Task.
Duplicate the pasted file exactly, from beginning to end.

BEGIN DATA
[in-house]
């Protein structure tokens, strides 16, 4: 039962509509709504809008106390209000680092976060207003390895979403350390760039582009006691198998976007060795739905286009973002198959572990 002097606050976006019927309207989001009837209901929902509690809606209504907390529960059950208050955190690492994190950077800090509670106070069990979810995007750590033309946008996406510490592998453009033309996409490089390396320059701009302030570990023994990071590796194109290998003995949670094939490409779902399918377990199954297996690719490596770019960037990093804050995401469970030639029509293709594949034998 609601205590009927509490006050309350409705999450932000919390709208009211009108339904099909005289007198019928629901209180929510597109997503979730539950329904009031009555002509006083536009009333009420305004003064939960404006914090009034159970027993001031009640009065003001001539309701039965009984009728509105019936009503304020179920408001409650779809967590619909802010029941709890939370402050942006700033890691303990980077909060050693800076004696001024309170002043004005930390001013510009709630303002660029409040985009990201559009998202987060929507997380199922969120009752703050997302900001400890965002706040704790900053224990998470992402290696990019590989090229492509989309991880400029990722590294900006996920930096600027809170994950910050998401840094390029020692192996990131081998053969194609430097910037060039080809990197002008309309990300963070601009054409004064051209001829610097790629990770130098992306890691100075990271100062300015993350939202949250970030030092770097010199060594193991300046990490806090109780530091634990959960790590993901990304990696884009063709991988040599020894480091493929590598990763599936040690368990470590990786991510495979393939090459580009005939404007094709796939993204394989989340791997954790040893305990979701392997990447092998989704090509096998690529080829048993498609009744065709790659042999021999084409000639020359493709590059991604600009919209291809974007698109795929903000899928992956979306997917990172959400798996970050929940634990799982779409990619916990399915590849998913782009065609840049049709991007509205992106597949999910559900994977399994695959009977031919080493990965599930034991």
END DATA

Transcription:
[in-house]
């Protein structure tokens, strides 16, 4: 039962509509709504809008106390209000680092976060207003390895979403350390760039582009006691198998976007060795739905286009973002198959572990 002097606050976006019927309207989001009837209901929902509690809606209504907390529960059950208050955190690492994190950077800090509670106070069990979810995007750590033309946008996406510490592998453009033309996409490089390396320059701009302030570990023994990071590796194109290998003995949670094939490409779902399918377990199954297996690719490596770019960037990093804050995401469970030639029509293709594949034998 609601205590009927509490006050309350409705999450932000919390709208009211009108339904099909005289007198019928629901209180929510597109997503979730539950329904009031009555002509006083536009009333009420305004003064939960404006914090009034159970027993001031009640009065003001001539309701039965009984009728509105019936009503304020179920408001409650779809967590619909802010029941709890939370402050942006700033890691303990980077909060050693800076004696001024309170002043004005930390001013510009709630303002660029409040985009990201559009998202987060929507997380199922969120009752703050997302900001400890965002706040704790900053224990998470992402290696990019590989090229492509989309991880400029990722590294900006996920930096600027809170994950910050998401840094390029020692192996990131081998053969194609430097910037060039080809990197002008309309990300963070601009054409004064051209001829610097790629990770130098992306890691100075990271100062300015993350939202949250970030030092770097010199060594193991300046990490806090109780530091634990959960790590993901990304990696884009063709991988040599020894480091493929590598990763599936040690368990470590990786991510495979393939090459580009005939404007094709796939993204394989989340791997954790040893305990979701392997990447092998989704090509096998690529080829048993498609009744065709790659042999021999084409000639020359493709590059991604600009919209291809974007698109795929903000899928992956979306997917990172959400798996970050929940634990799982779409990619916990399915590849998913782009065609840049049709991007509205992106597949999910559900994977399994695959009977031919080493990965599930034991």